AI beats astroboffins at sniffing out fast radio bursts amid the universe's clutter

Who knows if the signals are signs of extaterrestrial activity?

space

AI is helping astronomers spot fast radio bursts, a mysterious class of signal emitted from a new type of object very rarely found in space that boffins are still trying to classify.

Fast radio bursts (FRBs) are difficult to study. They don’t crop up too often - there have only been around 30 confirmed events since their discovery over a decade ago - and the energetic flares are merely blips in the open sky, lasting only a few milliseconds.

Luckily, scientists have managed to hone in one of the most intriguing sources found yet. Codenamed FRB 121102, it’s three billion light years away from Earth and is the only site that is currently known to repeatedly send out these radio bursts.

A group of researchers decided to knuckle down and study FRB 121102 as part of the Breakthrough Listen project set up by the SETI Institute, a non-profit research organization focused on finding extraterrestrial intelligence

They analysed data taken from Green Bank Telescope observatory in Virginia to see if they could find any more bursts that they might have missed using a convolutional neural network (CNN). The system was fed a series of spectrograms that show the frequency and duration of a signal. Since real FRBs are rare, the researchers simulated data by creating a training dataset of around 400,000 images, half contain simulated pulses and the half do not.

These fake spectrograms were then fed into the CNN so it could learn what patterns and characteristics are most likely to be from FRBs. When the CNN was given real data from the Breakthrough Listen project, it found 72 new signals from FRB 121102.

“Together with the 21 previously reported pulses, this observation marks the highest number of FRB 121102 pulses from a single observation, totaling 93 pulses in five hours, including 45 pulses within the first 30 minutes,” according to the paper accepted in the Astrophysical Journal (here is a free version).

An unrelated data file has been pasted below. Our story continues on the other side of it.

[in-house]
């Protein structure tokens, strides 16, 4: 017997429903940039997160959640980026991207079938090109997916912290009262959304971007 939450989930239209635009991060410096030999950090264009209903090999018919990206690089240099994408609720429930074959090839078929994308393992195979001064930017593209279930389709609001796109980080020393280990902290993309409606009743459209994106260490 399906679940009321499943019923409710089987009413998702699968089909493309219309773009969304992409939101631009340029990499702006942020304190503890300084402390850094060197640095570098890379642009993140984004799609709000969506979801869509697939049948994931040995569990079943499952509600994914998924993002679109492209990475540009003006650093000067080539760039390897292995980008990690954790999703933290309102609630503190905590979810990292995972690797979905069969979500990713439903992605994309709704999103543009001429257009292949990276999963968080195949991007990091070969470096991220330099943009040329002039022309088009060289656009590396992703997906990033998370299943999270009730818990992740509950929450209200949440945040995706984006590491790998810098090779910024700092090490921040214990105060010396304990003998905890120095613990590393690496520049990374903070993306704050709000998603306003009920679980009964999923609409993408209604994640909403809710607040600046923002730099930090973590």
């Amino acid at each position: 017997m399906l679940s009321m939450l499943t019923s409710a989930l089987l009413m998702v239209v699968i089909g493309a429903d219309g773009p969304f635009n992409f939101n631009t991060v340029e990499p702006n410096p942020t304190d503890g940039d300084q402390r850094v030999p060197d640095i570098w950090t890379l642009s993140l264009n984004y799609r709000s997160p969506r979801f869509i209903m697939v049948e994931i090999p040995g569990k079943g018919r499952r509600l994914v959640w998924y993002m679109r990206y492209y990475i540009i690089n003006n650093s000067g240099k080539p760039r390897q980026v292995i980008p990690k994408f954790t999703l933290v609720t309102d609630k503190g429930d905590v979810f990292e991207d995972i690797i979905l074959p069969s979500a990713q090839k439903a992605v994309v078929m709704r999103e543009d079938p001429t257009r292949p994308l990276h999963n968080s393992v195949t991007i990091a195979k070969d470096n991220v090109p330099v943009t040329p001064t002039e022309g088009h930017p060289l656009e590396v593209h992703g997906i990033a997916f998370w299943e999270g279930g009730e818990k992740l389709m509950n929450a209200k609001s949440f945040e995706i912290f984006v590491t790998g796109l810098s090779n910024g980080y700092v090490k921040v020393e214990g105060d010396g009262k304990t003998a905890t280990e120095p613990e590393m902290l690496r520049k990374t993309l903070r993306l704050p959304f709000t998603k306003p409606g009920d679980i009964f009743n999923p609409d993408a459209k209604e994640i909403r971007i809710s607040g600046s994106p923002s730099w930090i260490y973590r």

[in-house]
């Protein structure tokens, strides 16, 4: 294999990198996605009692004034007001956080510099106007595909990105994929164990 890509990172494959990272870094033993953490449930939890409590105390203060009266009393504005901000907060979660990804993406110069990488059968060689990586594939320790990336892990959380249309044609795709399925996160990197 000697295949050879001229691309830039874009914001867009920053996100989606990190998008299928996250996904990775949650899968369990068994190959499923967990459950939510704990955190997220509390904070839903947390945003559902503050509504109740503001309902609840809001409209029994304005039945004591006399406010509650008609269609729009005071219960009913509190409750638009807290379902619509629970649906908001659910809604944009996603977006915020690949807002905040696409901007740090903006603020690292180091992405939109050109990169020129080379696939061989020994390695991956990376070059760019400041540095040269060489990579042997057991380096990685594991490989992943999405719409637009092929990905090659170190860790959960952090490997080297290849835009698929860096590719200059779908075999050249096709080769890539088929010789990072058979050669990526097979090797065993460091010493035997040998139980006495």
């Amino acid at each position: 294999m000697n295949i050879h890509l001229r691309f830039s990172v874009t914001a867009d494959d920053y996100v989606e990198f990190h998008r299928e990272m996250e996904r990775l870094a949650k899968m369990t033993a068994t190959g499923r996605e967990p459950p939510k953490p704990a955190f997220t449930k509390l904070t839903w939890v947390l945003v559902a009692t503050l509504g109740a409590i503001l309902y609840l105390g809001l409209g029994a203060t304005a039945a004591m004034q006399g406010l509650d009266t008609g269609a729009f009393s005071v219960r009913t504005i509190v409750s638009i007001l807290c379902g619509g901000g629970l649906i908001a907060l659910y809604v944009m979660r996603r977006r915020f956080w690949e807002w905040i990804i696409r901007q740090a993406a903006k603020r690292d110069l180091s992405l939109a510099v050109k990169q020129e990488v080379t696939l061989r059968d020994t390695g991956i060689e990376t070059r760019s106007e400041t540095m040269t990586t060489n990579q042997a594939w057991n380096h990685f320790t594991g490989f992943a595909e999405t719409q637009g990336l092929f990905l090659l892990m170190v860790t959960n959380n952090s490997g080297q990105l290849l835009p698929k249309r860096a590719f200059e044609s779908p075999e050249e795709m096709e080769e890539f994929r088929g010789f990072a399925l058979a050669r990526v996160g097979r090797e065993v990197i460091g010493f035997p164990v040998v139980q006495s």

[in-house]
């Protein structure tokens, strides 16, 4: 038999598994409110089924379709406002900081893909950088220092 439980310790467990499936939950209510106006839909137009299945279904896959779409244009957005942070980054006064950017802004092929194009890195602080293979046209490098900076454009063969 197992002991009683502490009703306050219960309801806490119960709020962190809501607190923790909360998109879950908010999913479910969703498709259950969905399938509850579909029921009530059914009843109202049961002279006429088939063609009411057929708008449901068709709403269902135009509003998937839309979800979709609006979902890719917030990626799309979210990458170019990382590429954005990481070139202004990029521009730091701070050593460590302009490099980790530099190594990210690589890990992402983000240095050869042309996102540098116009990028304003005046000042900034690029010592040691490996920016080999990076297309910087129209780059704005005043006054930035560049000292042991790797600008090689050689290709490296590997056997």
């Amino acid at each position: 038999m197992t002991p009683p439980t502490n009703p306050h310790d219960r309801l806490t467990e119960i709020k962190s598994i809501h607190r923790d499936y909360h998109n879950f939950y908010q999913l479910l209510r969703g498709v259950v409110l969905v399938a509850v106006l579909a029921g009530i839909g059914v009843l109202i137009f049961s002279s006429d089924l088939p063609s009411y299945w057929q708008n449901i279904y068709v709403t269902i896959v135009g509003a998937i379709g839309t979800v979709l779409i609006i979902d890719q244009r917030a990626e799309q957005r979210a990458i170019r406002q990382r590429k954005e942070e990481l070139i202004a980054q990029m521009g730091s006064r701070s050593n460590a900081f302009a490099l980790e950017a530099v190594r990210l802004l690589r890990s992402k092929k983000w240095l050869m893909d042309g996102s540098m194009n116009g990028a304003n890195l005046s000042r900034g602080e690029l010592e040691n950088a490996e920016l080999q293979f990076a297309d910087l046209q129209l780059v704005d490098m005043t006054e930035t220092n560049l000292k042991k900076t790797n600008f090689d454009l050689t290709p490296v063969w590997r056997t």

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“This work is exciting not just because it helps us understand the dynamic behavior of fast radio bursts in more detail, but also because of the promise it shows for using machine learning to detect signals missed by classical algorithms,” said Andrew Siemion, co-author of the paper and a director of the Berkeley SETI Research Center and principal investigator for Breakthrough Listen.

AI and astronomy is a thriving area of research. Neural networks have been used to check if galaxies are still actively forming stars, measure the probability of extraterrestrial life on exoplanets, find gravitational lenses, and even super rare hypervelocity stars.

The new data will help scientists better understand the origin of FRBs. There are many ideas as to what the object could be. Some believe it could be a new type of supernova, neutron stars or even signs of alien life.

“Whether or not FRBs themselves eventually turn out to be signatures of extraterrestrial technology, Breakthrough Listen is helping to push the frontiers of a new and rapidly growing area of our understanding of the Universe around us,” said Gerry Zhang, co-author of the paper and a PhD. student at the University of California, Berkeley. ®




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